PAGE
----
The ultimate goal of the funding is to funnel it into the larger players bank accounts. Smaller players will very likely never get access to the funding in the first place. The last thing the larger players want is to share that free money with a bunch of nobodies like you. They will extract the cash wherever they can because they are businesses after all. Since they control the Liberal parties motivations, they will likely push to ensure that stays that way as well.

As for the point about how Bill C-10 was mishandled, one could really write an entire book of how this legislation was mishandled. It’s the equivalent of looking at the ocean and saying that you think there’s water out there. No kidding. Still, saying that the process was mishandled is an even greater concern than the implications of your speech rights is kind of looking at the situation backwards. It’s basically saying that the symptoms of the problem are a concern, but the cause of the symptoms are no big deal.

The reason why the legislation was so badly handled is because the legislation itself was terrible. With free speech concerns obviously being raised as a concern, the efforts from the Liberal benches ultimately turned to shutting down debate. This is because there is no answer to those concerns. Why do you think that things like gag orders and super motions happened in the first place? The legislation was bad, it was acknowledged as being a bad bill, and the only way to pass it from their perspective is to silence criticism of the bill wherever possible.

One question one might have is, why even go through with this piece in the first place? If the bill is effectively dead now, why bother trying to sell the legislation at this stage? This is a political question with a fairly clear cut answer. In all likelihood, the Liberals are going to win the next election anyway. This means that the legislation is destined to get re-introduced. So, selling the legislation now allows it to be more palatable later on.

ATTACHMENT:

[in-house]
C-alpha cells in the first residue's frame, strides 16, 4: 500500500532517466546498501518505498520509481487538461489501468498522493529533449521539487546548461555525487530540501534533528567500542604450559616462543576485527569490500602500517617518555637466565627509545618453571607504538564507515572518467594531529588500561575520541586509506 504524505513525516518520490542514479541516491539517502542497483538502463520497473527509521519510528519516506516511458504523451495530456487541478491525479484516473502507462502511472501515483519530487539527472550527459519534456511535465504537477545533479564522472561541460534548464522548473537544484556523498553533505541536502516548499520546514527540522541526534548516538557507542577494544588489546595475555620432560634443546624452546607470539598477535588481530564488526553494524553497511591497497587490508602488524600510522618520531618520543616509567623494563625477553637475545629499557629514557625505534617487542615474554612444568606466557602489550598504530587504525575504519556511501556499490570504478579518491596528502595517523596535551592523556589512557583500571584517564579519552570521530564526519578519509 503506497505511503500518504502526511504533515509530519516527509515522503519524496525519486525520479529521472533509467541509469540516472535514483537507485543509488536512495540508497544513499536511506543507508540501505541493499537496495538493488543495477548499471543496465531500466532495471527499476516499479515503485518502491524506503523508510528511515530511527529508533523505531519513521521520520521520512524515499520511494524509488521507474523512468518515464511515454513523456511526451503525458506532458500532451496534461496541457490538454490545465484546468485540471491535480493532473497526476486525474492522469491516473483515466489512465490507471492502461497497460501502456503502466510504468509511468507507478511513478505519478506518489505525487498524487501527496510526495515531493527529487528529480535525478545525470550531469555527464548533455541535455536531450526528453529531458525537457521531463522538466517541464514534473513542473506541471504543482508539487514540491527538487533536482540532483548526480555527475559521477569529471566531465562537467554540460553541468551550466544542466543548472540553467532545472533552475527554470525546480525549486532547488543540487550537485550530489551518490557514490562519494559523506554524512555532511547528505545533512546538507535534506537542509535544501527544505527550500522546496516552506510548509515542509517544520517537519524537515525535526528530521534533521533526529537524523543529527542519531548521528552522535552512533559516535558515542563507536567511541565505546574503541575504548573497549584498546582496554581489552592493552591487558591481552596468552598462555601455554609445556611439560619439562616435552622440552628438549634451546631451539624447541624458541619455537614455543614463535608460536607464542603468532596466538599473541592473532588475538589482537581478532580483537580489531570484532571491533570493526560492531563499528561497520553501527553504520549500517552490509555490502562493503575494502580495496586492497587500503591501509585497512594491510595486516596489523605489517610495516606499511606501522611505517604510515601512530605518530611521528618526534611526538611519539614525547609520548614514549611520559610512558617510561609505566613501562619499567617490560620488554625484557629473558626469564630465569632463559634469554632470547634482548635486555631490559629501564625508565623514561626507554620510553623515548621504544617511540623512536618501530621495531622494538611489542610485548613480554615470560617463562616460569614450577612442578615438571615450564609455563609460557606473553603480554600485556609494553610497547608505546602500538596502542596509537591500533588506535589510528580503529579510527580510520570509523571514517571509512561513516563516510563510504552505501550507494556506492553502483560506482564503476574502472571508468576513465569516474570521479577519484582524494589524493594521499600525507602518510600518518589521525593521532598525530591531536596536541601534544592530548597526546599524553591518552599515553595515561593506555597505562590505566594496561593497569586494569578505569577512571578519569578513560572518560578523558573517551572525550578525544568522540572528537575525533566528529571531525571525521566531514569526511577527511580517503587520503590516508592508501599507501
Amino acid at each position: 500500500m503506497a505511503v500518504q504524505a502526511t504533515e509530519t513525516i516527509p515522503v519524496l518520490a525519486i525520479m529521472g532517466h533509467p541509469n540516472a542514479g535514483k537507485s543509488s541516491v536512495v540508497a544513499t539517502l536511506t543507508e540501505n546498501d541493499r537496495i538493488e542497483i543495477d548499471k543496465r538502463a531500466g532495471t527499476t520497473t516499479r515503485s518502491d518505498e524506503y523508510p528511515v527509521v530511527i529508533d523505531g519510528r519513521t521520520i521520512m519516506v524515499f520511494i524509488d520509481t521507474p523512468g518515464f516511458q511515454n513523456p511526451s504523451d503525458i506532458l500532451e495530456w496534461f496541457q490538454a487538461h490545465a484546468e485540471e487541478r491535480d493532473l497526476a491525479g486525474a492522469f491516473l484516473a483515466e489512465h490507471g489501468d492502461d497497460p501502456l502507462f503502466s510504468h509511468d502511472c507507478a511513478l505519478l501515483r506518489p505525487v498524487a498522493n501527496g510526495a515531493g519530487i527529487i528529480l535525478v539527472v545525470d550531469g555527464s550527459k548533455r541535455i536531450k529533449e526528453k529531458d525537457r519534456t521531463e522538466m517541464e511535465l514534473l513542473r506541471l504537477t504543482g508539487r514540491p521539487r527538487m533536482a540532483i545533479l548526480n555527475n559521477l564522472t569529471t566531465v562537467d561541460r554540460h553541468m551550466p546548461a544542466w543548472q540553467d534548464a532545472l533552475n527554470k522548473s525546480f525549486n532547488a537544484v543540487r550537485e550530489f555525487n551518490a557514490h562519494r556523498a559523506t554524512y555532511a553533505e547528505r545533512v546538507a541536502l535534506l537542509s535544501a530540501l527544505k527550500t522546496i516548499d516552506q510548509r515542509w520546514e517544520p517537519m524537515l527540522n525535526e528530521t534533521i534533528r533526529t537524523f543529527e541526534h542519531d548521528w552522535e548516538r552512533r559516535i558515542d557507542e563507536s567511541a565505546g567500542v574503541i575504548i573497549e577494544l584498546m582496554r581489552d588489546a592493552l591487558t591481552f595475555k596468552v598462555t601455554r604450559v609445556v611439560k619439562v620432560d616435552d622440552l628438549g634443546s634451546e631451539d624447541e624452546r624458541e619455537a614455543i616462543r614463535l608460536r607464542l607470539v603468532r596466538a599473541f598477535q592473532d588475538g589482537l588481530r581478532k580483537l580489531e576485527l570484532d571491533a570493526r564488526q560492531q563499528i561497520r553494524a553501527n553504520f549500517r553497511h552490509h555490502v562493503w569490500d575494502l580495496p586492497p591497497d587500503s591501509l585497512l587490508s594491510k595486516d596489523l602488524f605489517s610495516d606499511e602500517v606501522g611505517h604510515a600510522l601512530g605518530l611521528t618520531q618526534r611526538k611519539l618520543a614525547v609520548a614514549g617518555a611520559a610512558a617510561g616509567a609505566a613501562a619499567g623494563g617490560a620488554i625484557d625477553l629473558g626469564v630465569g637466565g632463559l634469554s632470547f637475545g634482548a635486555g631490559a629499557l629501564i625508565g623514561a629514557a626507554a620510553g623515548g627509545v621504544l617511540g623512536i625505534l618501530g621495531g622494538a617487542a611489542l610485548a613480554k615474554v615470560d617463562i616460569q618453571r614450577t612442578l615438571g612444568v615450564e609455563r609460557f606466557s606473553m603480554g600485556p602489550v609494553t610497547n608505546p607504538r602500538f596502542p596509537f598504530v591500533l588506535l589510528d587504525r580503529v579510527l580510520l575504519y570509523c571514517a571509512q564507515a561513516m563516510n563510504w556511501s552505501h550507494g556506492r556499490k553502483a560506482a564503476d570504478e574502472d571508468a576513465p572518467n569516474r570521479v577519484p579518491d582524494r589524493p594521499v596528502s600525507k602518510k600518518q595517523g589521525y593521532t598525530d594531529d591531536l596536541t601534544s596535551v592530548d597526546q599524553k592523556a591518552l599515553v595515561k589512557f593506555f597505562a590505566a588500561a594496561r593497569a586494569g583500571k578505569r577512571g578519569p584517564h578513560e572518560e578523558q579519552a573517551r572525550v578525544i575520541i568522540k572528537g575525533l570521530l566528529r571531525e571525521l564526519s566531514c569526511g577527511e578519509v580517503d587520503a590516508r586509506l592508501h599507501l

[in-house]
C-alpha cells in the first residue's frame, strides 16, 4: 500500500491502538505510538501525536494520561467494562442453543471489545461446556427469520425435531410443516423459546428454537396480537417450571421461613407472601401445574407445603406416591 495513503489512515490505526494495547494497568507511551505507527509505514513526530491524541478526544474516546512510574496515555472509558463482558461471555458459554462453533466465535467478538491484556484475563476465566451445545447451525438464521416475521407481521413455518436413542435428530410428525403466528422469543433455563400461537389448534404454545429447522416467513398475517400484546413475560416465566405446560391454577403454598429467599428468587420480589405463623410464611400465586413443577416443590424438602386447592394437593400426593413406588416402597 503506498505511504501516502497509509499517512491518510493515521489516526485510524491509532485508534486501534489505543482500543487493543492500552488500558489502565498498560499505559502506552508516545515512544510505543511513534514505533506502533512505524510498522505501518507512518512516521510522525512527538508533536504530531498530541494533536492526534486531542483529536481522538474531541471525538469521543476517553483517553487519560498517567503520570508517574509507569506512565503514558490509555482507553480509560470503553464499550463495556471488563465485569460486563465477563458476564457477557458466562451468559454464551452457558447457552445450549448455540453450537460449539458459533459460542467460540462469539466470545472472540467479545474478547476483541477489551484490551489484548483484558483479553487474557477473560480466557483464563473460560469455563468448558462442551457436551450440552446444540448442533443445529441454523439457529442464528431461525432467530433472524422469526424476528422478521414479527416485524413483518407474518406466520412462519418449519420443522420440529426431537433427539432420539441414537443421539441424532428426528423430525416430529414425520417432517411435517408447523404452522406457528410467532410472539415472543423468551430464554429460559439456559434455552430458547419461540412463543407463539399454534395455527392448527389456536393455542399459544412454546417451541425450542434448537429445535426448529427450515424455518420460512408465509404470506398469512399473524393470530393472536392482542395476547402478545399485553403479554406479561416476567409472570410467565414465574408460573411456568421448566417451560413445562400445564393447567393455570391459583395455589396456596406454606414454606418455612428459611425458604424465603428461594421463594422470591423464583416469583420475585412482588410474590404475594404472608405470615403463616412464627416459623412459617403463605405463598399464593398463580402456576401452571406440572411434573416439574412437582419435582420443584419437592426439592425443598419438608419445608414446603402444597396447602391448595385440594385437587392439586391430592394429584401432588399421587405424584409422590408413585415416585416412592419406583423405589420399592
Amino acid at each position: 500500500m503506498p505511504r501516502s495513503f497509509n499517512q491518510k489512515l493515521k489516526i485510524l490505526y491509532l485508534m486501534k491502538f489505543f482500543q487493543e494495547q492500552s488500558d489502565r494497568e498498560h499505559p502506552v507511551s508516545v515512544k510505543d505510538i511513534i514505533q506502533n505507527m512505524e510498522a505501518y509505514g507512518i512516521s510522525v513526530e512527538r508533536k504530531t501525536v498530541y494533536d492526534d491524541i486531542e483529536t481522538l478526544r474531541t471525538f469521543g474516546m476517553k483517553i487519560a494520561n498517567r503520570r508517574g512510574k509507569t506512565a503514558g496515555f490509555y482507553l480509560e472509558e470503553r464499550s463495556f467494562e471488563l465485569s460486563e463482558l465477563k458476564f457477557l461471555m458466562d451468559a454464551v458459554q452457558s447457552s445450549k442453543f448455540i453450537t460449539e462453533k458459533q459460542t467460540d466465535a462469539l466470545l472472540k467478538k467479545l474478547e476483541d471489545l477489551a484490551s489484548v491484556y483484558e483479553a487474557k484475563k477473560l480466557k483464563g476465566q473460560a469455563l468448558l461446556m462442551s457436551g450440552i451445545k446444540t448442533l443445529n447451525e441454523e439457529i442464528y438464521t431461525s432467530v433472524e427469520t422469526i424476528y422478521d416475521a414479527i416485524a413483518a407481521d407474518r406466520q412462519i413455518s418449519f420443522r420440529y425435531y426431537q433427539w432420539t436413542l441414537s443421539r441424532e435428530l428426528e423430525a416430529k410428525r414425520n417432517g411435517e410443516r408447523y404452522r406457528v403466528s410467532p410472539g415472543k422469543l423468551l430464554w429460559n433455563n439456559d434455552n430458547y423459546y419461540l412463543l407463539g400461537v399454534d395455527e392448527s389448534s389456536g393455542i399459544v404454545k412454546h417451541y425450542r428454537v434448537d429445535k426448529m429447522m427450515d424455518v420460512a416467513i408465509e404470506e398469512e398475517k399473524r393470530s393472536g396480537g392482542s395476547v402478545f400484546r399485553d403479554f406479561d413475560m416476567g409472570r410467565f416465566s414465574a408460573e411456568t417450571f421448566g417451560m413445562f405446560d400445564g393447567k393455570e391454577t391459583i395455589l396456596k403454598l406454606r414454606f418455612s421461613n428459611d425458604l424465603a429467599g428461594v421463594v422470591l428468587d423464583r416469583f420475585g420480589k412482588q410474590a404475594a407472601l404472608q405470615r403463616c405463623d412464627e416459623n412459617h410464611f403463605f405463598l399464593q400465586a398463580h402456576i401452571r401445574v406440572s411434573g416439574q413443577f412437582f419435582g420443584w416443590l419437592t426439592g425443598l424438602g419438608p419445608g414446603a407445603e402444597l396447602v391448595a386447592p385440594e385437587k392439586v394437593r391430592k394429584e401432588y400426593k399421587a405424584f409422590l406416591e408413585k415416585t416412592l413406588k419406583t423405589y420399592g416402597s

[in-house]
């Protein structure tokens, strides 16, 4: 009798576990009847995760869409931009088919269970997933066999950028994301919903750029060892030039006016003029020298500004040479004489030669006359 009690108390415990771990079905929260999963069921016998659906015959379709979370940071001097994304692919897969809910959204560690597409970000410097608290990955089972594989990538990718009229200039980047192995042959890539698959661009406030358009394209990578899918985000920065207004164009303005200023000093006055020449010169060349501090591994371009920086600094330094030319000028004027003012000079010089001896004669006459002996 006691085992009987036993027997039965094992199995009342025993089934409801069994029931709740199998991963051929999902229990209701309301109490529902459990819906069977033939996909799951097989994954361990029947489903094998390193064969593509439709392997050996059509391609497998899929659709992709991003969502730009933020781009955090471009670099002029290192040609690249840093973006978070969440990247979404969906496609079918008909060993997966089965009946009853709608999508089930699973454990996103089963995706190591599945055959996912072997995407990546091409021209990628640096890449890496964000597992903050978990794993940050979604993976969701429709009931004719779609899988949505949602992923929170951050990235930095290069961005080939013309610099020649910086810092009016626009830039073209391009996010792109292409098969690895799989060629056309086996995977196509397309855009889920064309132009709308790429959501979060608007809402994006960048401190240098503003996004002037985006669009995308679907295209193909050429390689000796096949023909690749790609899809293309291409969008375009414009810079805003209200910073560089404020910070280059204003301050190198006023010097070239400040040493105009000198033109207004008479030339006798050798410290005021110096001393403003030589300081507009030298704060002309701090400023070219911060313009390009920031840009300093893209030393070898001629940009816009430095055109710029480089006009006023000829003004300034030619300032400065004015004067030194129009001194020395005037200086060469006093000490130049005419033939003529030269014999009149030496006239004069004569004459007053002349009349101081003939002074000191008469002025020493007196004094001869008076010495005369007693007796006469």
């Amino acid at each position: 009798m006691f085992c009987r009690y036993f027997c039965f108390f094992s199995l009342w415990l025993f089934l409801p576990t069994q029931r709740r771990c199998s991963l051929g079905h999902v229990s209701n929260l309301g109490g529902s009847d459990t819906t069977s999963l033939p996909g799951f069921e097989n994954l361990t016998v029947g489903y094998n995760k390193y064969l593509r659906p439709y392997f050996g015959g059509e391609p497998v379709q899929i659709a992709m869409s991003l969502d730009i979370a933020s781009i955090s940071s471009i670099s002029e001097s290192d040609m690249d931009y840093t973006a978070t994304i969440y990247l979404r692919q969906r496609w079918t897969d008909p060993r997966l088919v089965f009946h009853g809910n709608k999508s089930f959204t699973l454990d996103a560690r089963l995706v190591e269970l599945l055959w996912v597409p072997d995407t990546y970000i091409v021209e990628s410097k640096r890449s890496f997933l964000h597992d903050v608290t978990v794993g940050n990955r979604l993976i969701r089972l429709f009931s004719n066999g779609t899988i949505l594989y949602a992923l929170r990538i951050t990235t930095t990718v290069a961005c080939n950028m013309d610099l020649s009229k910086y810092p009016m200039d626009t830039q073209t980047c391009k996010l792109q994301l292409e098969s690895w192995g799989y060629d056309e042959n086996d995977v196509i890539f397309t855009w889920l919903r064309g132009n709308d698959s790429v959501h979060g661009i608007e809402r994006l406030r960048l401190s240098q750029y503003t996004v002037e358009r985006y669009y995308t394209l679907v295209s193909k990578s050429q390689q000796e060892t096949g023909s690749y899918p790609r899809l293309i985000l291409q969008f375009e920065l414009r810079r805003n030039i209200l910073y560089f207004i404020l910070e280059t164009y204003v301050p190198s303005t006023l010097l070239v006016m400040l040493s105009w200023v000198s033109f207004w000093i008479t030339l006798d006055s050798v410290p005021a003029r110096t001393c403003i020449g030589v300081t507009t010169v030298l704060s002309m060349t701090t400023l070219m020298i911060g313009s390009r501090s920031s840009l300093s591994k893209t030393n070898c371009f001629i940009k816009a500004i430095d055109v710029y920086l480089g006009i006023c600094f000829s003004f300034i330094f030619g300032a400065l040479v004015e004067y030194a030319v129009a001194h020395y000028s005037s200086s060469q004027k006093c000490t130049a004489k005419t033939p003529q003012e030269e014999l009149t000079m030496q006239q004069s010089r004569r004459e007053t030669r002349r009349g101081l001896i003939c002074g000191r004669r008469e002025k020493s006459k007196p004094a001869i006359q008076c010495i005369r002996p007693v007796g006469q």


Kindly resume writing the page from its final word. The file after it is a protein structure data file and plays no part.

One strategy clearly being employed here is to try and float the laughable idea that independent producers are going to make money off of this legislation. This was never the intent of the legislation nor would there ever be enough push to make this a reality. Still, the controversy was the problem of this legislation, so trying to sell it is a strategy being employed.

The problem with this strategy is that digital rights observers and reporters only care about the cold hard facts. So, it won’t matter if there is a huge sell job being employed throughout the Summer. Whenever the legislation hits once again, we’ll be happy to analyze it for what it is and offer conclusions on the effects accordingly. It renders the sell job in the interim useless. Even if you get a portion of Canadians on side with a fantasy version of the legislation, reality is going to kick in anyway one way or another. It did this time and will do so again.

Drew Wilson on Twitter: @icecube85 and Facebook.